Take the 2-minute tour ×
Stack Overflow is a question and answer site for professional and enthusiast programmers. It's 100% free, no registration required.

Which STL container has a thread safe insertion process? I want several threads to simultaneously insert in the same container. Any implementation other than STL (i.e., Boost) is welcome!

share|improve this question
    
What sort of container are you looking for? What platform requirements? Which C++ version? 98 or 11? –  David Heffernan Oct 29 '11 at 16:05
    
Stack. Linux. 98 –  Tarek Oct 29 '11 at 16:06

6 Answers 6

up vote 3 down vote accepted

The Standard does not require any STL containers to be thread safe. An implementation could be thread safe, although I'm not sure how they could pull it off with the current API; and changing the API would make them no longer compatible with the Standard.

If the LGPL is acceptable, Intel TBB has thread safe containers (these containers use locks internally, which does affect their performance).

share|improve this answer
    
Can I install and use TBB on a computer where I am not administrator? –  Tarek Oct 29 '11 at 16:08
1  
TBB is a regular library. You should be able to build and link to the library even if you aren't administrator, but you'll have to put the library in the same folder as your application and you won't be able to easily share the library between multiple programs. –  Max Lybbert Oct 29 '11 at 16:50

The STL containers are not thread safe. You have to impose that yourself, should you so wish, with your own synchronisation.

share|improve this answer
    
I am trying to avoid the critical region in multi-threading because it deteriorates the performance ! –  Tarek Oct 29 '11 at 16:01
    
It doesn't matter what you are trying to do: the libraries still aren't thread safe unless your implementation says otherwise. –  Max Lybbert Oct 29 '11 at 16:03
4  
@Tarek even if the container itself is "thread safe", it doesn't magically give you synchronization across threads. For example even if an internal "insert" doesn't cause corruption across threads, if another thread has an open iterator it could become invalid without any way of predicting it. You need to implement your own locks. –  tenfour Oct 29 '11 at 16:10
2  
@Tarek: And how would you expect synchronization to be achieved in the container without a lock? There are lock-less data structures, but those are not usually common, and you would have to find one such library and adapt your algorithms to what they offer. –  David Rodríguez - dribeas Oct 29 '11 at 16:31
2  
@Voo There is a huge difference between a language of value semantics and a language of reference semantics, in particular unless all your contained elements offer only atomic operations, you cannot provide a lockless container to hold them, as no matter how good the container operations are, insertion in a value language implies copying the value, as does reading the value, which cannot be performed in a lock-less way if the value can be removed. That is exactly why I mentioned that you need to adapt the algorigthm (program). –  David Rodríguez - dribeas Oct 29 '11 at 20:37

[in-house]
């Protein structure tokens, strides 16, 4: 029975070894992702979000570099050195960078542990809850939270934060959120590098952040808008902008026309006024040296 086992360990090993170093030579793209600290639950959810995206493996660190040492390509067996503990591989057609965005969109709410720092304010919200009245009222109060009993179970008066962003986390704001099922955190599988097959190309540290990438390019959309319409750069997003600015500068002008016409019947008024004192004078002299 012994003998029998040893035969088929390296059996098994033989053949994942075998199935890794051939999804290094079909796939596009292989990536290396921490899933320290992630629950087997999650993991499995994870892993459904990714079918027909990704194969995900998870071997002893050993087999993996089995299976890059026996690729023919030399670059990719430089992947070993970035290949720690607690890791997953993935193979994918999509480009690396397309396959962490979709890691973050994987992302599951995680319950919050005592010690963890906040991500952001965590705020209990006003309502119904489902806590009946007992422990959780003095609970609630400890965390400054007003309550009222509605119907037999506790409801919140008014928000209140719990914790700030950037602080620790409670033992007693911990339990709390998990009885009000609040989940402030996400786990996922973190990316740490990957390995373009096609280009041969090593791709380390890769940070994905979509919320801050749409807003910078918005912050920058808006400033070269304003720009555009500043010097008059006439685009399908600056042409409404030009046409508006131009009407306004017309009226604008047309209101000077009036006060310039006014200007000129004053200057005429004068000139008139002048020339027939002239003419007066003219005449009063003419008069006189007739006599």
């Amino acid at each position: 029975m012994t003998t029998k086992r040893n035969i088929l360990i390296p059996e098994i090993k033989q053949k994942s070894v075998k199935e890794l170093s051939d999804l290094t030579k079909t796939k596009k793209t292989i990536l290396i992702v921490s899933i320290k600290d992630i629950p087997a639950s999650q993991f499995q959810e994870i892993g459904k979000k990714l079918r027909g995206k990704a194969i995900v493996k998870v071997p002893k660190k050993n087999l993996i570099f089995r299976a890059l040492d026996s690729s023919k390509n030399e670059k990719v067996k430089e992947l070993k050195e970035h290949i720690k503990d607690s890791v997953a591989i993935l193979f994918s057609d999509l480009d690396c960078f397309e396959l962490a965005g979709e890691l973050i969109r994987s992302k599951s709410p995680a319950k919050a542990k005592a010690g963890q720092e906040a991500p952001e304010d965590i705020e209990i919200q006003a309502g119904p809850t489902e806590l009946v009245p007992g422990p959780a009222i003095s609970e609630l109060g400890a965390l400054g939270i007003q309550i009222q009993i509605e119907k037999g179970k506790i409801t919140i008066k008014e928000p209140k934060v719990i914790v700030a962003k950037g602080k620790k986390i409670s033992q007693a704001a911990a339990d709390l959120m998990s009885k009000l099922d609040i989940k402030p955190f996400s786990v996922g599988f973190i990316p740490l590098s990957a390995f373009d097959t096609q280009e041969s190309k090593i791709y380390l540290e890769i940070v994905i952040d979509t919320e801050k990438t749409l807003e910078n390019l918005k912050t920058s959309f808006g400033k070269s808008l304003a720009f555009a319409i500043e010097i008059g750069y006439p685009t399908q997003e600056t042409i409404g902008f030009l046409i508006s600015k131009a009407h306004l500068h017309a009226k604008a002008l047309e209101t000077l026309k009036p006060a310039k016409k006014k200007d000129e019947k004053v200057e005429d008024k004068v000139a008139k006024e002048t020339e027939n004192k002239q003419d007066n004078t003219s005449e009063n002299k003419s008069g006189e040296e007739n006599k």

I am trying to avoid the critical region in multi-threading because it deteriorates the performance !

On the contrary, it improves performance. Because the kind of locking a container class can do is only the very fine-grained kind, having to acquire the lock for each simple operation. That's expensive. When you take care of locking, you have the luxury of acquiring the lock and perform many operations. That does not improve the odds for concurrency but greatly reduces the locking overhead. You can choose the strategy that makes most sense for your app, it isn't forced on you.

Add to this that it is next to impossible to write a thread-safe container implementation that isn't either prone to deadlock or very expensive. Iterators are the problem. The library writer has to choose between taking a lock for the life time of the iterator (risking deadlock) or needs to update all live iterators when another thread changes the collection (expensive). Only the expensive choice is safe. Again, you choose the strategy that makes most sense, the expensive choice is not forced on you.

share|improve this answer
    
Sometimes lock-free concurrent containers are better. Otherwise they wouldn't exist. –  David Heffernan Oct 29 '11 at 18:02

Take a look at Boost.Lockfree (http://www.boost.org/doc/libs/1_53_0/doc/html/lockfree.html). It provides threadsafe implementations of:

boost::lockfree::queue
  a lock-free multi-produced/multi-consumer queue
boost::lockfree::stack
  a lock-free multi-produced/multi-consumer stack
boost::lockfree::spsc_queue
  a wait-free single-producer/single-consumer queue (commonly known as ringbuffer)
share|improve this answer

Containers follow KISS principle (Keep It Simple) and therefore do not have synchronization features. Most of the time this hypothetical embedded synchronization is not enough because most of the time access to some other objects must be synchronized with the access to the container. Combine your container with one lock, and that's it really.

share|improve this answer

Since you said any other (non-STL) implementation is welcome, I suggest Intel's Thread Building Blocks. They have thread safe concurrent containers that have really good performance characteristics.

share|improve this answer

Your Answer

 
discard

By posting your answer, you agree to the privacy policy and terms of service.

Not the answer you're looking for? Browse other questions tagged or ask your own question.